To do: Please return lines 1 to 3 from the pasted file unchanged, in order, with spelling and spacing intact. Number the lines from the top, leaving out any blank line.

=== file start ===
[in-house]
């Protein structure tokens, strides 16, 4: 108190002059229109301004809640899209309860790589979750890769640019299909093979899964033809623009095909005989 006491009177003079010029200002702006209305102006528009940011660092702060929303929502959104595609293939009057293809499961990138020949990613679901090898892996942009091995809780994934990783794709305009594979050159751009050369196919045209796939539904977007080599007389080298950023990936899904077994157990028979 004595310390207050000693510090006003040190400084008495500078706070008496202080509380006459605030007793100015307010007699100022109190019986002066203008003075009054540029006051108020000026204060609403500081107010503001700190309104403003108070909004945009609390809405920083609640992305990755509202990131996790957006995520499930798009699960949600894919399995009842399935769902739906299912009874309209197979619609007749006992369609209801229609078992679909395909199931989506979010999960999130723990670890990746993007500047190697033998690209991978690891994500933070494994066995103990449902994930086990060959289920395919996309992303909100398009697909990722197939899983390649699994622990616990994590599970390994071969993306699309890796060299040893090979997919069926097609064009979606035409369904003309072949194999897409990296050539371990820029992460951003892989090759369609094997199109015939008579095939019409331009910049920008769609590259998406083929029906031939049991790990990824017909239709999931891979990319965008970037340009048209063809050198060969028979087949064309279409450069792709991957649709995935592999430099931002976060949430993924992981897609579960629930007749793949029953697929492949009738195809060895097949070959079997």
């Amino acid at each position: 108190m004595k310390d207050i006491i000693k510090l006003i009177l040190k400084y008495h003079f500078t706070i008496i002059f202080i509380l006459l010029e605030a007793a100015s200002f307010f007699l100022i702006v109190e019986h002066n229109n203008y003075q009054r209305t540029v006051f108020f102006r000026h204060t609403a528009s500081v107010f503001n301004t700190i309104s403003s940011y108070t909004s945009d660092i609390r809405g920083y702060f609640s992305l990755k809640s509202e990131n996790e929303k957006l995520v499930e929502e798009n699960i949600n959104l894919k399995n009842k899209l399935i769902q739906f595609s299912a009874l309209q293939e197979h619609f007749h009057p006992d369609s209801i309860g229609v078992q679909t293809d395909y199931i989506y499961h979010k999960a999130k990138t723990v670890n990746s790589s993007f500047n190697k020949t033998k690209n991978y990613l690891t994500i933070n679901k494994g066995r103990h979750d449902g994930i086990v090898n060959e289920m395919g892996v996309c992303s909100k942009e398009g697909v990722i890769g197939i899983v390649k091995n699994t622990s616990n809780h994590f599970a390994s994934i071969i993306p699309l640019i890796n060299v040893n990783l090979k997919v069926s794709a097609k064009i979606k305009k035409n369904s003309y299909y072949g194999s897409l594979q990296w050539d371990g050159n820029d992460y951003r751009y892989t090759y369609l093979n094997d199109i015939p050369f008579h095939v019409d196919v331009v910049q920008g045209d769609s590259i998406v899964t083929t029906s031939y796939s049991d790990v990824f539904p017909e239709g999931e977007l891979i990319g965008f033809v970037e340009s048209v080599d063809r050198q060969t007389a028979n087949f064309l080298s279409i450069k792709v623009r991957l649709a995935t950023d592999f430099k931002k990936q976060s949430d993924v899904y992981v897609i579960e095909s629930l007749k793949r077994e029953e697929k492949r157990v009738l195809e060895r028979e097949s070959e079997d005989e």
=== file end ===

[in-house]
């Protein structure tokens, strides 16, 4: 108190002059229109301004809640899209309860790589979750890769640019299909093979899964033809623009095909005989 006491009177003079010029200002702006209305102006528009940011660092702060929303929502959104595609293939009057293809499961990138020949990613679901090898892996942009091995809780994934990783794709305009594979050159751009050369196919045209796939539904977007080599007389080298950023990936899904077994157990028979 004595310390207050000693510090006003040190400084008495500078706070008496202080509380006459605030007793100015307010007699100022109190019986002066203008003075009054540029006051108020000026204060609403500081107010503001700190309104403003108070909004945009609390809405920083609640992305990755509202990131996790957006995520499930798009699960949600894919399995009842399935769902739906299912009874309209197979619609007749006992369609209801229609078992679909395909199931989506979010999960999130723990670890990746993007500047190697033998690209991978690891994500933070494994066995103990449902994930086990060959289920395919996309992303909100398009697909990722197939899983390649699994622990616990994590599970390994071969993306699309890796060299040893090979997919069926097609064009979606035409369904003309072949194999897409990296050539371990820029992460951003892989090759369609094997199109015939008579095939019409331009910049920008769609590259998406083929029906031939049991790990990824017909239709999931891979990319965008970037340009048209063809050198060969028979087949064309279409450069792709991957649709995935592999430099931002976060949430993924992981897609579960629930007749793949029953697929492949009738195809060895097949070959079997």
């Amino acid at each position: 108190m004595k310390d207050i006491i000693k510090l006003i009177l040190k400084y008495h003079f500078t706070i008496i002059f202080i509380l006459l010029e605030a007793a100015s200002f307010f007699l100022i702006v109190e019986h002066n229109n203008y003075q009054r209305t540029v006051f108020f102006r000026h204060t609403a528009s500081v107010f503001n301004t700190i309104s403003s940011y108070t909004s945009d660092i609390r809405g920083y702060f609640s992305l990755k809640s509202e990131n996790e929303k957006l995520v499930e929502e798009n699960i949600n959104l894919k399995n009842k899209l399935i769902q739906f595609s299912a009874l309209q293939e197979h619609f007749h009057p006992d369609s209801i309860g229609v078992q679909t293809d395909y199931i989506y499961h979010k999960a999130k990138t723990v670890n990746s790589s993007f500047n190697k020949t033998k690209n991978y990613l690891t994500i933070n679901k494994g066995r103990h979750d449902g994930i086990v090898n060959e289920m395919g892996v996309c992303s909100k942009e398009g697909v990722i890769g197939i899983v390649k091995n699994t622990s616990n809780h994590f599970a390994s994934i071969i993306p699309l640019i890796n060299v040893n990783l090979k997919v069926s794709a097609k064009i979606k305009k035409n369904s003309y299909y072949g194999s897409l594979q990296w050539d371990g050159n820029d992460y951003r751009y892989t090759y369609l093979n094997d199109i015939p050369f008579h095939v019409d196919v331009v910049q920008g045209d769609s590259i998406v899964t083929t029906s031939y796939s049991d790990v990824f539904p017909e239709g999931e977007l891979i990319g965008f033809v970037e340009s048209v080599d063809r050198q060969t007389a028979n087949f064309l080298s279409i450069k792709v623009r991957l649709a995935t950023d592999f430099k931002k990936q976060s949430d993924v899904y992981v897609i579960e095909s629930l007749k793949r077994e029953e697929k492949r157990v009738l195809e060895r028979e097949s070959e079997d005989e």